Football Outsiders is doing a series of posts called "Red Flags," which take a look at the biggest remaining issue facing each team with the draft behind us and minicamps getting underway. Today's post is on the NFC East teams, and I'm breaking it up into four smaller posts to examine the red flags team-by-team. This one's on the Dallas Cowboys, whose red flag is the safety position:
The Cowboys have brought in Monte Kiffin as defensive coordinator to run his patented Tampa 2 defense, a scheme that requires safeties who can hold up in coverage. In light of those facts, not spending an early pick on a safety was a bit of a head-scratcher. The safety Dallas eventually drafted, Georgia Southern's J.J. Wilcox, is a small-school project with minimal experience at the position. As it stands, Barry Church and Matt Johnson will open the season as arguably the league's most undistinguished safety pairing.
I think "undistinguished" is a fair adjective for the Church/Johnson pairing. The Cowboys are undeniably high on both players, but neither has proven anything at the NFL level. Johnson hasn't even played a game since the Cowboys picked him in the fourth round of the 2012 draft, and Church was a stellar offseason performer last year before getting hurt in the third game and missing the rest of the season. The Cowboys brought in veteran Will Allen for depth, and drafted Wilcox for the future, but their success at safety this year is going to come down to whether they're right about Church and Johnson.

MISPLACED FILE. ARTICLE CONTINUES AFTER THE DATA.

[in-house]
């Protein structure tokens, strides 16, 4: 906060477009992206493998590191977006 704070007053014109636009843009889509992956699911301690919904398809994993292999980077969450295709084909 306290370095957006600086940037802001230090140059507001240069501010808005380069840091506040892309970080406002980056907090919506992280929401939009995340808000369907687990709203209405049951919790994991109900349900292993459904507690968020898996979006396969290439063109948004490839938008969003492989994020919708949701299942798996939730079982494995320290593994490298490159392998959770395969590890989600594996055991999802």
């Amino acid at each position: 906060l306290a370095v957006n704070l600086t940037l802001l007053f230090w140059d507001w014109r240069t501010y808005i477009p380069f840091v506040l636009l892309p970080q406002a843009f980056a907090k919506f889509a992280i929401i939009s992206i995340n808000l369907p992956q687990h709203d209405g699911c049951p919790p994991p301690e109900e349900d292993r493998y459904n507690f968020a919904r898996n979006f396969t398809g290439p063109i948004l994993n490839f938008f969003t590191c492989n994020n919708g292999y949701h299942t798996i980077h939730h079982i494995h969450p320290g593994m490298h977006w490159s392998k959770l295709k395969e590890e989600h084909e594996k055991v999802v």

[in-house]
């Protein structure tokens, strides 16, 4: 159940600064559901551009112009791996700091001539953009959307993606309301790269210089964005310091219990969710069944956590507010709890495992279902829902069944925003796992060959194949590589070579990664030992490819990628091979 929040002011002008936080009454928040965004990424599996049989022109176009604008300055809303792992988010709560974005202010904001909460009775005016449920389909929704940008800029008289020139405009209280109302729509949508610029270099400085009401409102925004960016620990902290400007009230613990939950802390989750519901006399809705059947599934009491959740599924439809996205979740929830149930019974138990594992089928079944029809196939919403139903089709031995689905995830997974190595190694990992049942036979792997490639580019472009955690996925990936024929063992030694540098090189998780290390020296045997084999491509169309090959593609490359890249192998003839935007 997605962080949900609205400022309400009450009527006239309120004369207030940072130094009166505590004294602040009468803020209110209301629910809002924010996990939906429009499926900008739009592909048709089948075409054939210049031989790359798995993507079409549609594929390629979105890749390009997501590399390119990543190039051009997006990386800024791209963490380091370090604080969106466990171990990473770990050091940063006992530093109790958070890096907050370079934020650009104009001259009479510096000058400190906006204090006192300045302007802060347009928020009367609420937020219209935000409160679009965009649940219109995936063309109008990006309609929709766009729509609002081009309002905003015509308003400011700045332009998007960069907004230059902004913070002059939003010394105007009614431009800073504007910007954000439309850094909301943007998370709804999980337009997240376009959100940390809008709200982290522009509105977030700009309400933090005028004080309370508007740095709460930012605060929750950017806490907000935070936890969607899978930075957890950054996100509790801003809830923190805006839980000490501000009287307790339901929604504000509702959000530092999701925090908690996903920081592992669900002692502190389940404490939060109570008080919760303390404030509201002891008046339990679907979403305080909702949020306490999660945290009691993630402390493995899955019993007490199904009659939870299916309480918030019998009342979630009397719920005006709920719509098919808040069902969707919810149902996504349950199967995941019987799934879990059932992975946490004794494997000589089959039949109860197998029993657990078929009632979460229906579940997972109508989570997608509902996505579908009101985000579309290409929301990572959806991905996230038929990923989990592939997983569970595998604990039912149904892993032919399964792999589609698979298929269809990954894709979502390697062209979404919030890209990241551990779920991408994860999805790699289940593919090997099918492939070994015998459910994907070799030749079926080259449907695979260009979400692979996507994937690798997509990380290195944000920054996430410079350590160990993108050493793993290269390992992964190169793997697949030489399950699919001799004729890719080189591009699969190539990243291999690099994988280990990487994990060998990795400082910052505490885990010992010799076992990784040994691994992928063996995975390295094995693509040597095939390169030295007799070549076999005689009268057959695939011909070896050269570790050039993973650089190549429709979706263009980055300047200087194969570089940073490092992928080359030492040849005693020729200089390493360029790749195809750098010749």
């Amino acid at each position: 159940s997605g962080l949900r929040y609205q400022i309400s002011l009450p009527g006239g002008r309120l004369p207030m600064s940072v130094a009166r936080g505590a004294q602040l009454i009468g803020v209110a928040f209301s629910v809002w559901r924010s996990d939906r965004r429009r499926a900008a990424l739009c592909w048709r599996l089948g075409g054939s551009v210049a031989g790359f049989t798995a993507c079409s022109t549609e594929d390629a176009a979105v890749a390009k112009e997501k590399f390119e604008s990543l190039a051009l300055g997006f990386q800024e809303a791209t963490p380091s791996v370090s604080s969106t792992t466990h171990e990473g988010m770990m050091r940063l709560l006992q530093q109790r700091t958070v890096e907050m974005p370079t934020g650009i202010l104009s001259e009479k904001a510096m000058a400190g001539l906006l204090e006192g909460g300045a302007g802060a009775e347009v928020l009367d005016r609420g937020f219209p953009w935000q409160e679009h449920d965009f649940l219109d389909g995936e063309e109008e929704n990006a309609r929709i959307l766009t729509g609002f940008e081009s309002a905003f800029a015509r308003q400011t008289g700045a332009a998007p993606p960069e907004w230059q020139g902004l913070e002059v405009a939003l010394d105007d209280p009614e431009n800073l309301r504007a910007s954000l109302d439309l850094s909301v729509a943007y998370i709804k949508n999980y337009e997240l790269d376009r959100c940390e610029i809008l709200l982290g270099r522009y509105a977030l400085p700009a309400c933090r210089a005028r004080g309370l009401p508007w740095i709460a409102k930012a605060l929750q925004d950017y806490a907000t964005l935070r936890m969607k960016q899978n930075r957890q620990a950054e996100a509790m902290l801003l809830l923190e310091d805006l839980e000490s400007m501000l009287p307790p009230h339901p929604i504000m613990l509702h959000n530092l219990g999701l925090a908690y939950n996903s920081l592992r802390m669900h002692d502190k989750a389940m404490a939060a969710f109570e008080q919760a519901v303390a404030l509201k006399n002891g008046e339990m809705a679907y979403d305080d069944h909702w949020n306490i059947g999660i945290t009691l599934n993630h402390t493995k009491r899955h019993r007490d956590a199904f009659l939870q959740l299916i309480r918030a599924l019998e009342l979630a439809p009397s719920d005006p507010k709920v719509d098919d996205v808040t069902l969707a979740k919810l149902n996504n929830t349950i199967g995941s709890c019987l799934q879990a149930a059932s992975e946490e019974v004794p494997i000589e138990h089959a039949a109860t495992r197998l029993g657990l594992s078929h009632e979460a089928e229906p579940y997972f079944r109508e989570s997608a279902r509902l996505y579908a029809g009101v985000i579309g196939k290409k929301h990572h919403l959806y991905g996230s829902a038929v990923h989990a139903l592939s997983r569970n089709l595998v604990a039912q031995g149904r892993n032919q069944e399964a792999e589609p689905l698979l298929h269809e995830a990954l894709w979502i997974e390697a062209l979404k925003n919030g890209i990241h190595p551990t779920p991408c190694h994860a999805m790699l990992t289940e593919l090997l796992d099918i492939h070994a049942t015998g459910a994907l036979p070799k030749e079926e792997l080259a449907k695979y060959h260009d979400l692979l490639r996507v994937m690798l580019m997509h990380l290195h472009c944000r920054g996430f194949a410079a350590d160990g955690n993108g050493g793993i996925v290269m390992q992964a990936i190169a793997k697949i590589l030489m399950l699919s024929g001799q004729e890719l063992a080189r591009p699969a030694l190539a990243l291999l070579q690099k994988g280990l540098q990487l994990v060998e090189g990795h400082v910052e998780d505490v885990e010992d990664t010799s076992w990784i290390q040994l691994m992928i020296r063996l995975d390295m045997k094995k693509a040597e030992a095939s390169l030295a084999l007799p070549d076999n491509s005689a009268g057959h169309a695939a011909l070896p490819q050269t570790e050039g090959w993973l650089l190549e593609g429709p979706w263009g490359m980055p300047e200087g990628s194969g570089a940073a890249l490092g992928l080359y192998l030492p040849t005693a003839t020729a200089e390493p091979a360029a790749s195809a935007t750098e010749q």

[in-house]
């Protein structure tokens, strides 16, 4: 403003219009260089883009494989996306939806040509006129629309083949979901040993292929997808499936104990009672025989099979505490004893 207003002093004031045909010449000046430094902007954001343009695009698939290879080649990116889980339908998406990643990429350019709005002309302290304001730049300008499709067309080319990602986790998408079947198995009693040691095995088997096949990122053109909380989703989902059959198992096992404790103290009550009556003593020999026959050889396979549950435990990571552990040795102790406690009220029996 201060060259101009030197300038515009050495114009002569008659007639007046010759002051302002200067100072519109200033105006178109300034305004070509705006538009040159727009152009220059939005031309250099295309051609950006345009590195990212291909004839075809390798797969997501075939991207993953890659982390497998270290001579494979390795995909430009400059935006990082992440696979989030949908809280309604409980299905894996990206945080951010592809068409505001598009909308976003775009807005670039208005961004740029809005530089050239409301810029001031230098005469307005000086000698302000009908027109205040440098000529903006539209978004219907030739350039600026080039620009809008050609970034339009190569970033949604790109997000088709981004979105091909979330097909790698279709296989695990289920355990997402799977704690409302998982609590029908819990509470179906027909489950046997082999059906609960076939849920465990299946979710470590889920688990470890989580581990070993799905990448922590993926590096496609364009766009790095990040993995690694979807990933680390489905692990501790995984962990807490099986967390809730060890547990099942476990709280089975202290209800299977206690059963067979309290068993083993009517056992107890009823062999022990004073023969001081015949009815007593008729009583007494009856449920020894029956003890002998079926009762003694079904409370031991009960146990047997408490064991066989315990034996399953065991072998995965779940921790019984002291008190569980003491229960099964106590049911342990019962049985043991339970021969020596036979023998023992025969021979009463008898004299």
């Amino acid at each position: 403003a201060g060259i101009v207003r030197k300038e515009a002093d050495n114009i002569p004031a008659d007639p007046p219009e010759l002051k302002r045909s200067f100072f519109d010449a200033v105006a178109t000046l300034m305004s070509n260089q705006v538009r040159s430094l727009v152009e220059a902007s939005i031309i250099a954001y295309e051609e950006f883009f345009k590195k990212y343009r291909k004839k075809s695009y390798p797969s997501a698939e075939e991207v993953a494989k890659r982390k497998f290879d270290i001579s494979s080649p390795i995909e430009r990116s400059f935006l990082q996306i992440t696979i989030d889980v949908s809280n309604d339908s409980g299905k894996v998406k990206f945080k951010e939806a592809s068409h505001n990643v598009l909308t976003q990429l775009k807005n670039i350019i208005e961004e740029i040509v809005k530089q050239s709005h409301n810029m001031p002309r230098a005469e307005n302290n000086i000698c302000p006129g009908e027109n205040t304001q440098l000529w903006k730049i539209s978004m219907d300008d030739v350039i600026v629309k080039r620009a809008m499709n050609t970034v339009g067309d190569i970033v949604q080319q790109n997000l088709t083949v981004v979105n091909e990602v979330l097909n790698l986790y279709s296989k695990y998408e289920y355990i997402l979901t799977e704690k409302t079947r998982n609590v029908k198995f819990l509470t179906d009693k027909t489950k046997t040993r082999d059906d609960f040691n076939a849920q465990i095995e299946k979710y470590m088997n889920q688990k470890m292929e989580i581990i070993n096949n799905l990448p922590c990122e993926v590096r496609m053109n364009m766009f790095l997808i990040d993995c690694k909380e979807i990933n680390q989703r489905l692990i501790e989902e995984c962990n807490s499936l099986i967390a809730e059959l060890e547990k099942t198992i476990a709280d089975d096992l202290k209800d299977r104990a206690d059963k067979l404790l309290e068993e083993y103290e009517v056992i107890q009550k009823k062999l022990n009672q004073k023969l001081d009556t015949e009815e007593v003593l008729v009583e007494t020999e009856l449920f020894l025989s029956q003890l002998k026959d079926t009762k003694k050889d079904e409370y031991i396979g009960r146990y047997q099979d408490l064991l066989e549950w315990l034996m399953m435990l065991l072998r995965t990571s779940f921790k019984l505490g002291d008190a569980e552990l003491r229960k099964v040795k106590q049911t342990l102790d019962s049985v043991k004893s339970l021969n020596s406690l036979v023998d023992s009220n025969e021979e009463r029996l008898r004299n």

Johnson is one of the major wild cards on the Dallas roster. The coaches talk a lot about the playmaking ability he demonstrated in college, and they believe that will translate to the pros. But as Sean McCormick points out in this piece, the safeties in a Kiffin defense have to be able to cover, and there's a difference between being able to make plays on the ball and being able to consistently hold up in coverage.
As we discussed earlier Monday in the Redskins "red flags" post, some coaching staffs believe it's easier to teach consistent coverage discipline than it is to teach the kinds of instincts the Cowboys say they liked when they watched Johnson's college tape. Perhaps he can be the kind of instinctive, playmaking star who helps transform an entire defense -- an all-time steal in the latter half of the draft. But before he or the Cowboys can dream of that kind of success, Johnson has to first show he's healthy and then that he can handle the pace and physicality of the NFL game. He's a long way from being someone on whom the Cowboys know they can count.